These advantages are offset by the high cost and complexity of a machine requiring two or more independent reciprocating screws, together with the associated controls for simultaneous and/or sequential injection. Numerous attempts have therefore been made to reduce this complexity by having at least the injection function be performed by a single element, building a composite shot containing a plurality of melted materials within a single accumulation space. Examples of these attempts include U.S. Pat. No. 4,978,493 to Kersemakers et al., U.S. Pat. No. 3,966,372 to Yasuike et al., and U.S. Pat. No. 5,443,378 to Jaroschek et al. In all of these examples, at least one secondary extrusion screw and barrel is caused to communicate with the primary barrel by means of a melt-carrying manifold structure through which the secondary portion of the shot is charged. Because of the multiple barrels and screw drives, machines of this type still have disadvantages involving the high initial cost of the required components and associated control capability.
One object of the present invention is to provide a device and method whereby the sandwich molding process can be performed within the space of a single heated barrel, and furthermore by means of a machine having a single rotational screw drive.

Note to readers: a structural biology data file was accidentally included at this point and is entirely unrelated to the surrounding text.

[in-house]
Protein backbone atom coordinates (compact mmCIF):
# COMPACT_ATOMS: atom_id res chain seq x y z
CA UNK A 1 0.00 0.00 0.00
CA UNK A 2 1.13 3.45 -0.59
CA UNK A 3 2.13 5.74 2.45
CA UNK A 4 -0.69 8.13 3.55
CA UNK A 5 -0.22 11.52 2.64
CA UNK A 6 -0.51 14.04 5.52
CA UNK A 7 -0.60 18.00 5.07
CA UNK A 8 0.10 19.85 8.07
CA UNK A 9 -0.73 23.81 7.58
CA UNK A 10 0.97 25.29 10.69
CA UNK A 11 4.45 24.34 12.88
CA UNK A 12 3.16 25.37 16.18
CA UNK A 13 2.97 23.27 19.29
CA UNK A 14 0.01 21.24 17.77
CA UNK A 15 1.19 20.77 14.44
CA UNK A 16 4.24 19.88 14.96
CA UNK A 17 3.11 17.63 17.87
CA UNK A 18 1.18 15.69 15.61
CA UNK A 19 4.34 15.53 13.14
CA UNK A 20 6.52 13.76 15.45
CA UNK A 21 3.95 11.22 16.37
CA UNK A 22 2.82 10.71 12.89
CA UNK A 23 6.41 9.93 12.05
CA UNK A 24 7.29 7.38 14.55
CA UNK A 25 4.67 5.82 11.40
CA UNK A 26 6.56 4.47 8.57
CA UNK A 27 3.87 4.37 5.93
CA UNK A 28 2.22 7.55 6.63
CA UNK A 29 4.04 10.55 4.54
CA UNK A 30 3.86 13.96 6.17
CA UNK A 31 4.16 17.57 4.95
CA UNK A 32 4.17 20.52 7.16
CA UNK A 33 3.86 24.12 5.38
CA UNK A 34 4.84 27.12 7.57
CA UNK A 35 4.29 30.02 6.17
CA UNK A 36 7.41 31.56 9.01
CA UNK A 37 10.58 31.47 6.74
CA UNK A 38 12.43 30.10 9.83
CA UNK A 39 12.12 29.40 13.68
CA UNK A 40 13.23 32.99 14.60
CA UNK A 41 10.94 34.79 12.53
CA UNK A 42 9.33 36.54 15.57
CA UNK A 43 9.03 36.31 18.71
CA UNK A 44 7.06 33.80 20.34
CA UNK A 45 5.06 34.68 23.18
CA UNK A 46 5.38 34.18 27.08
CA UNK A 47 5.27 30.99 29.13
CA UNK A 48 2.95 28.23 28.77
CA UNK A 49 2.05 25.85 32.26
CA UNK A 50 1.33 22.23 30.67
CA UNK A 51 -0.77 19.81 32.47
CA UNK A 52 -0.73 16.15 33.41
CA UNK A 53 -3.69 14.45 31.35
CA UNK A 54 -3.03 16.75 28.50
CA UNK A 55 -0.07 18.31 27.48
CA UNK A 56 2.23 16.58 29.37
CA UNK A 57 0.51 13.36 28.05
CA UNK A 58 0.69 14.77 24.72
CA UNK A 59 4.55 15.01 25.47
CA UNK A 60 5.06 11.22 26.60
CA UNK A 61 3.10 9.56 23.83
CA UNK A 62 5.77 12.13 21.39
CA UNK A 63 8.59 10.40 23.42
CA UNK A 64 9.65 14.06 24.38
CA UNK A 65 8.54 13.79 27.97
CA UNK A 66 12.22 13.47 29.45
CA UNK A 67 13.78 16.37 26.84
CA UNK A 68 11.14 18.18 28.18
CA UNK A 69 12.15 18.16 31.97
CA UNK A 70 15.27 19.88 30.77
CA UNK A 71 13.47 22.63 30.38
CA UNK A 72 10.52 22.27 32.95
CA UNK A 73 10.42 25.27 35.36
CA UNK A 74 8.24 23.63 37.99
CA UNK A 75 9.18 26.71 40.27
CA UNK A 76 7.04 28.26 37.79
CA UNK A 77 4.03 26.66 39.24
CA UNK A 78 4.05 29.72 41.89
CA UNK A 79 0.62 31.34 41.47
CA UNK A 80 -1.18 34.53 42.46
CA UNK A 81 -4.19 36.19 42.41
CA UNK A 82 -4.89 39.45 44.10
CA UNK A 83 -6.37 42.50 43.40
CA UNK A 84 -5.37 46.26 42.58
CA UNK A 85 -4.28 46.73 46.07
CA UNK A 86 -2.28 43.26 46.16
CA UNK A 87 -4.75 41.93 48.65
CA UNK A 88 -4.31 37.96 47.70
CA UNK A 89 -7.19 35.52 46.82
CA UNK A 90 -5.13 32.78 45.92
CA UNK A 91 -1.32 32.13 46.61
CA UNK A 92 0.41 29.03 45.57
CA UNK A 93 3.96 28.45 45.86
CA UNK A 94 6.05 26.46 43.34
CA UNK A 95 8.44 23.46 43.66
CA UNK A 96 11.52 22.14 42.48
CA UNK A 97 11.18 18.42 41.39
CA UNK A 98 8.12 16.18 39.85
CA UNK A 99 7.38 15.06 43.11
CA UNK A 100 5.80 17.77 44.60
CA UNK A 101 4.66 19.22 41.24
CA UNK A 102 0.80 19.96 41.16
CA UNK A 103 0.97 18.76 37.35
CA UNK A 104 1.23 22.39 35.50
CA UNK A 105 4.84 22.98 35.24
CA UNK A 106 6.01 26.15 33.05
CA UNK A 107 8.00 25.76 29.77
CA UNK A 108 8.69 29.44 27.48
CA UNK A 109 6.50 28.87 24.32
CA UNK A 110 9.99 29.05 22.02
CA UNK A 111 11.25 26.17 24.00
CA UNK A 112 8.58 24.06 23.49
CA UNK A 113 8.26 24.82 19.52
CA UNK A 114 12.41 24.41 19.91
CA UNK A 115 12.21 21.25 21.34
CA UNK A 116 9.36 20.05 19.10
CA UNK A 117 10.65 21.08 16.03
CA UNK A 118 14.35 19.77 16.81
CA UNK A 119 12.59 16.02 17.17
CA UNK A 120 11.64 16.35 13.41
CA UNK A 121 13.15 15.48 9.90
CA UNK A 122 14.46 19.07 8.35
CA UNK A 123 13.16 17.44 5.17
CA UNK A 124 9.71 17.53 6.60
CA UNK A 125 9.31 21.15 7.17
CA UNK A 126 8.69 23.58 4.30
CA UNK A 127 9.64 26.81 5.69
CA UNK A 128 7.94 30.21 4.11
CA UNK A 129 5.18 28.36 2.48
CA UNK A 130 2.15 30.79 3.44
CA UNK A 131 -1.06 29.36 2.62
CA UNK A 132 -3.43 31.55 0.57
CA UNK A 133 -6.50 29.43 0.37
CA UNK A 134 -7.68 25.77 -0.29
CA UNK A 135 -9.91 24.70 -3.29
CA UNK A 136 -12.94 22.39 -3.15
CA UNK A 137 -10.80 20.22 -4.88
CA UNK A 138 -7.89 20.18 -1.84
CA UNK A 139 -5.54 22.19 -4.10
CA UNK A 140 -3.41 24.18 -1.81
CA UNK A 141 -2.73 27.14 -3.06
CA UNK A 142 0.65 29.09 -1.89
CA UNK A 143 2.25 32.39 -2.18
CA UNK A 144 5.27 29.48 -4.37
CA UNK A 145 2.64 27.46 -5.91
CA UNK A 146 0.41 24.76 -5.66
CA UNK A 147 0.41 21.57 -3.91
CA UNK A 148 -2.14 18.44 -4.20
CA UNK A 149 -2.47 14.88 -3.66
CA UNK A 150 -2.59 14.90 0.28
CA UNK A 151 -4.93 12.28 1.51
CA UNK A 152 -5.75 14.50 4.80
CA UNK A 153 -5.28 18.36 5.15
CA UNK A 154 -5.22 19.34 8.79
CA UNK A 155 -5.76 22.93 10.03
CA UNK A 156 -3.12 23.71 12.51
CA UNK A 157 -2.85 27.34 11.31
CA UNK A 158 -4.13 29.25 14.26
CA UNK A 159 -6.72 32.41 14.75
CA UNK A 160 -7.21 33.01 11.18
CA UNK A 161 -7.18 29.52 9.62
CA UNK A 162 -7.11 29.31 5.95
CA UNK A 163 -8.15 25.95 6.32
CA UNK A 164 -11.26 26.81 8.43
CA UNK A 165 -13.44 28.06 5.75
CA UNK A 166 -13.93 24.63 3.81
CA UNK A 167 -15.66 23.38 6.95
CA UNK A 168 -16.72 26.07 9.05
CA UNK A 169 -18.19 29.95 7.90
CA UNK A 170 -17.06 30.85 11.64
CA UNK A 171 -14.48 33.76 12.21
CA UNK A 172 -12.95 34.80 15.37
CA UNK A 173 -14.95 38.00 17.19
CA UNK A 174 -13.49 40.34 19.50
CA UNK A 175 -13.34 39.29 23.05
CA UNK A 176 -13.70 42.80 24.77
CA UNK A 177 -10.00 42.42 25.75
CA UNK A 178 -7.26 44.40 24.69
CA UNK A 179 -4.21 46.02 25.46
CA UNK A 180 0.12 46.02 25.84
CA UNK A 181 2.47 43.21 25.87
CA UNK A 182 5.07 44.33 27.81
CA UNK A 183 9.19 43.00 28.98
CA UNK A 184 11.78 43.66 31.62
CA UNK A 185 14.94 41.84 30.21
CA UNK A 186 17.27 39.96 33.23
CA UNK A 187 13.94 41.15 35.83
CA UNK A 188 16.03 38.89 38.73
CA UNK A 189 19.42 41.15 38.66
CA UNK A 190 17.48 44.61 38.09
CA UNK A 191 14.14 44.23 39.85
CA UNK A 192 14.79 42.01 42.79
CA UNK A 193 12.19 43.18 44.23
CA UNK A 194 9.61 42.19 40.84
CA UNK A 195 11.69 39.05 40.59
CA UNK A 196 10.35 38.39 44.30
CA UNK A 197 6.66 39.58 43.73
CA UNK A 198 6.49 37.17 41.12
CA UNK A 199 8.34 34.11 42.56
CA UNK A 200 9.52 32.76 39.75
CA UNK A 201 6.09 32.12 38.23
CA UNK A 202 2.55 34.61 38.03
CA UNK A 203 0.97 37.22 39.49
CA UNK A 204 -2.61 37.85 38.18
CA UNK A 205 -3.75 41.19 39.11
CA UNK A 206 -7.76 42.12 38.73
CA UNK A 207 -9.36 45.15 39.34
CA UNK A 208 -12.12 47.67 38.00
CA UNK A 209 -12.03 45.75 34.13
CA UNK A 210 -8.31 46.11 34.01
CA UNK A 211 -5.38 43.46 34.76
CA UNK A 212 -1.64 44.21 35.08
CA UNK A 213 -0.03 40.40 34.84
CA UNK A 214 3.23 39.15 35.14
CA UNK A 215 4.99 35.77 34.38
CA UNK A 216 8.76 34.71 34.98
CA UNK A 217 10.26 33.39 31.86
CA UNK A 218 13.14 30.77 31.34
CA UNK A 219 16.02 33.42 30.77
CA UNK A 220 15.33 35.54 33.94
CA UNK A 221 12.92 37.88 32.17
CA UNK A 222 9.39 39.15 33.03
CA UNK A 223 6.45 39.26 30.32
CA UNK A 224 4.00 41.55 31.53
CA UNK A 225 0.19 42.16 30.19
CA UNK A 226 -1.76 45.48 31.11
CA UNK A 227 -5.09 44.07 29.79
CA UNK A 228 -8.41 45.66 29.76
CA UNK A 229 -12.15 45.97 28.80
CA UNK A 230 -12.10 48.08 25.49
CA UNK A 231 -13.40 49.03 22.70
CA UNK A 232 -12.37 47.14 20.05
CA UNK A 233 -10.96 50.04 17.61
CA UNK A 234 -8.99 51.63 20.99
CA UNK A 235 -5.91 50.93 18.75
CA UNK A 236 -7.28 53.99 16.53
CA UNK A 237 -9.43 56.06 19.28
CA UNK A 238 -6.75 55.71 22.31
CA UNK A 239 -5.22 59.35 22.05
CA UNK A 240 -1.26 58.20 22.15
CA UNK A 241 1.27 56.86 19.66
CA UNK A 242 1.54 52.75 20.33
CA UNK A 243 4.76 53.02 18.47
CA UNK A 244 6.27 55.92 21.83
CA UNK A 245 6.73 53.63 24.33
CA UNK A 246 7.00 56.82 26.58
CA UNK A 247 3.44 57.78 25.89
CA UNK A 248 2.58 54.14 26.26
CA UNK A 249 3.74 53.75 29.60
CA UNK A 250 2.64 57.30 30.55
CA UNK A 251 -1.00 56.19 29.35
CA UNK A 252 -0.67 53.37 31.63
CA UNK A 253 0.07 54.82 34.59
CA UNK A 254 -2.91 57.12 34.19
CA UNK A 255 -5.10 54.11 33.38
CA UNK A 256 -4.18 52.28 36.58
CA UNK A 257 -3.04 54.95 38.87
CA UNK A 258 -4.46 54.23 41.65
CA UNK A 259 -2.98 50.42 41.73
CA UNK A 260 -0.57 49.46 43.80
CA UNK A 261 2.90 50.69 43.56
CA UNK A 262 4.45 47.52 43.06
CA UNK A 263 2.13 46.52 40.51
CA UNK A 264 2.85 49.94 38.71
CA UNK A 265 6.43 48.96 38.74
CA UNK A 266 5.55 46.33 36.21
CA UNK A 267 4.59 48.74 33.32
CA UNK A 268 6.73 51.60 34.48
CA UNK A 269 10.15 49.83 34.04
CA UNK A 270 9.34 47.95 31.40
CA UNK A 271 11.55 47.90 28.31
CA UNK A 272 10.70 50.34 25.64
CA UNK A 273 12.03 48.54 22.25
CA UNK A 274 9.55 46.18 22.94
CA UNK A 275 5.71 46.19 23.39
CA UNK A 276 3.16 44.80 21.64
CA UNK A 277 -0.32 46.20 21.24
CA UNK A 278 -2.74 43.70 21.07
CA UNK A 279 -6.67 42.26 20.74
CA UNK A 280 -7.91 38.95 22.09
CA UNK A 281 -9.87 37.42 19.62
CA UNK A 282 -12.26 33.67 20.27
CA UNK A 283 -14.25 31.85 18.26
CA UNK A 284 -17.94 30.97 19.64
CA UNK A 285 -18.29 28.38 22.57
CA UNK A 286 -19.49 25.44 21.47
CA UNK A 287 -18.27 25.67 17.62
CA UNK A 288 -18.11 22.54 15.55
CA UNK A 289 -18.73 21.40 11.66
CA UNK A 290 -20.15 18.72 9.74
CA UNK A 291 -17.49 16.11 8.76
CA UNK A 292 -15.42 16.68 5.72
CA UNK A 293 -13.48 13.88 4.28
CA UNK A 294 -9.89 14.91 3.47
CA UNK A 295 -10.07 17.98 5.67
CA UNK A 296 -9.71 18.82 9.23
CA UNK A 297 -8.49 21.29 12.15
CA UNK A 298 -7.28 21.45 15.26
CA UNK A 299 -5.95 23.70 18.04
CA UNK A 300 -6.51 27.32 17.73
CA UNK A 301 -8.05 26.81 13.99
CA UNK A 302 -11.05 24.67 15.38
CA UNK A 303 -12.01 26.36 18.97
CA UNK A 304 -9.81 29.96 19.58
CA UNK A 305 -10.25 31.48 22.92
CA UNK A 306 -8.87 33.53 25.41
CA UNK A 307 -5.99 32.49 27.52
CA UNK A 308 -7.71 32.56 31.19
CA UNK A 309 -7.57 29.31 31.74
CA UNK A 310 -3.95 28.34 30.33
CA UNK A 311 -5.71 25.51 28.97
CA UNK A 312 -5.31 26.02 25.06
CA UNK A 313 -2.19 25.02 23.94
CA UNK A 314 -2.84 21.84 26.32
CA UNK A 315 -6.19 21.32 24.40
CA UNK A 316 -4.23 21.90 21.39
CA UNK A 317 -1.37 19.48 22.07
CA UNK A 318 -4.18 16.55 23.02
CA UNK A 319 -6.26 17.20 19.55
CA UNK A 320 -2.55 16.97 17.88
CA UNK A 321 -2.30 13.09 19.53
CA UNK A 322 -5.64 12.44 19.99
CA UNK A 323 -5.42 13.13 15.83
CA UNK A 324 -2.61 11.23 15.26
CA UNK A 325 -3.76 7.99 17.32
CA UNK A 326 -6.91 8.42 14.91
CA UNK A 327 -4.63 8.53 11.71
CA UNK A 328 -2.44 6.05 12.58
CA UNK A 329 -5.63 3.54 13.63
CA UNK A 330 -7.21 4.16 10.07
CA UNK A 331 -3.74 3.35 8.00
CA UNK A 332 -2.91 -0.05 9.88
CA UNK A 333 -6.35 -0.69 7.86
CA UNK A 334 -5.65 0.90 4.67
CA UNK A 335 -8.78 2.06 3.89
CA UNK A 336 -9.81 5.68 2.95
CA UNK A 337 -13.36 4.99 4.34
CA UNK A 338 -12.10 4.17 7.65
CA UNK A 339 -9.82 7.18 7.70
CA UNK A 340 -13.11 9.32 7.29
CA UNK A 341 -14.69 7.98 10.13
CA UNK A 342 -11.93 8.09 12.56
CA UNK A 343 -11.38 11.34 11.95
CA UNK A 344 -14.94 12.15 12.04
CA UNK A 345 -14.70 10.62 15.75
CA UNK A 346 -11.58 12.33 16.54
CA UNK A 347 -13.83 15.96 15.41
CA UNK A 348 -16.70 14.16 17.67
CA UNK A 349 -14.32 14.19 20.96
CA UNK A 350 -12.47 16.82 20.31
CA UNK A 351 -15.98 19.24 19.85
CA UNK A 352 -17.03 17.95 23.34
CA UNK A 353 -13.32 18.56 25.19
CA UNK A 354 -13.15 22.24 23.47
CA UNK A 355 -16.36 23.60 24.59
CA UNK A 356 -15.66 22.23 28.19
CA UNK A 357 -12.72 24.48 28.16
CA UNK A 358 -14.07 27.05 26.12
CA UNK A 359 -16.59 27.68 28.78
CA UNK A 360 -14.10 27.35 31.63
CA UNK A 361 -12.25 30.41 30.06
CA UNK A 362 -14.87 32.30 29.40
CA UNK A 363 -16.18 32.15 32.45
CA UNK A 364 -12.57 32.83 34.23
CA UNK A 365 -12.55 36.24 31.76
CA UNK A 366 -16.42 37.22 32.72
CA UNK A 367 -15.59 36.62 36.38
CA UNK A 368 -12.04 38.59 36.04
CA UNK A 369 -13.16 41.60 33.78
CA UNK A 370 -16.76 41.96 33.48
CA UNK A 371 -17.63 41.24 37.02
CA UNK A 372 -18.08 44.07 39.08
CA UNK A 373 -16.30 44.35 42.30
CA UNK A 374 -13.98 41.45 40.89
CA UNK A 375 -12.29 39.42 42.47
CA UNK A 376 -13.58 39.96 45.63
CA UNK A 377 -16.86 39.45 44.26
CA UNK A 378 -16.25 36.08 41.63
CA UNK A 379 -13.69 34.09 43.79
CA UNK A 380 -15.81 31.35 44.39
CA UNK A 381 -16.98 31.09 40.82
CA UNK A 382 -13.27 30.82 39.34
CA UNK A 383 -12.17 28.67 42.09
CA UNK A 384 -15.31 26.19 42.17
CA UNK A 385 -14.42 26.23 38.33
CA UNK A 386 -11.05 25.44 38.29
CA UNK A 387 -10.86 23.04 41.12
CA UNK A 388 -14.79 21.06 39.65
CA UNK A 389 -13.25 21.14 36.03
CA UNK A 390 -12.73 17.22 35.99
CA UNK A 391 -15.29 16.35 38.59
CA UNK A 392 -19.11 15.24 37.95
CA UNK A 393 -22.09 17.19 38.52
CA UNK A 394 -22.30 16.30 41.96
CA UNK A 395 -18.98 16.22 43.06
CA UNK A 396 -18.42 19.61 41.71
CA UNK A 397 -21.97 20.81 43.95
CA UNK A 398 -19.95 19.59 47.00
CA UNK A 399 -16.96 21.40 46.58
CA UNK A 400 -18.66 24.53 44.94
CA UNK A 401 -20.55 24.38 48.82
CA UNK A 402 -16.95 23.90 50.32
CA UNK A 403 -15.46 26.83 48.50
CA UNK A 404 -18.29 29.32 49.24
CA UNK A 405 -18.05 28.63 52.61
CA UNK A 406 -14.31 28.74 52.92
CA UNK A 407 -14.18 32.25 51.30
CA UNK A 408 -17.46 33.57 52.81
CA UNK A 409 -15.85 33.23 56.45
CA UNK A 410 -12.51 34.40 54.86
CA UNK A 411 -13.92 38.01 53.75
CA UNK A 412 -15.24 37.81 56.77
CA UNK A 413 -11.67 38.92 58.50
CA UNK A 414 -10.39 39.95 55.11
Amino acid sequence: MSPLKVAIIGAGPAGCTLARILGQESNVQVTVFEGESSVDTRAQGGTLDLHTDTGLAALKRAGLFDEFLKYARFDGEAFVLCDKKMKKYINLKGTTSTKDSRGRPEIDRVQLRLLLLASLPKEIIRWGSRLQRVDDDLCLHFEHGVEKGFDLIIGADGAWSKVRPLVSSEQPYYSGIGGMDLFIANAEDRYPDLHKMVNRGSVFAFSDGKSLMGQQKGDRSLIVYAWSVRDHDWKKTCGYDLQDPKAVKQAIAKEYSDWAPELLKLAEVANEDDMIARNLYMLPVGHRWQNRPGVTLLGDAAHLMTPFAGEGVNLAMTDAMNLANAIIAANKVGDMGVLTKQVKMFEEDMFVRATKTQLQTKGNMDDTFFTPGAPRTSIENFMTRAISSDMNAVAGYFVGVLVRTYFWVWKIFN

Another object of the present invention is provide a device and method for making possible adaptation of a conventional single-material molding machine to perform the sandwich molding process with relatively minor and low-cost changes.
A further object of the present invention is to provide an injection unit having an externally heated pressure vessel hereafter called the “barrel” enclosing a primary, outer, screw having one or more flights. The screw being movable rotationally and axially to respectively plasticize and inject a metered quantity of melted thermoplastic material. The screw has a hollow cylindrical bore extending through its length which forms the enclosure for a second, inner, screw having a smaller diameter than the primary screw. The secondary screw remains substantially fixed in its axial orientation with respect to the primary screw, but can be rotated within the primary screw to plasticize material. The downstream end of the bore in the primary screw is provided with an opening to allow material from the secondary screw to be extruded into an accumulation space in front of the primary screw. The opening is preferably provided with a non-return valve to keep material from leaking back into the secondary screw.
Another object of the present invention is to provide a clutch mechanism between the primary and secondary screws to transmit rotation to the respective screw elements. Rotational motion is applied by means of a hydraulic or electric motor to the upstream end of the secondary screw. With the clutch closed, relative rotation occurs only between the primary screw and the outside barrel causing primary material to be extruded. With the clutch opened, relative rotation occurs between the two screws, causing secondary material to be extruded.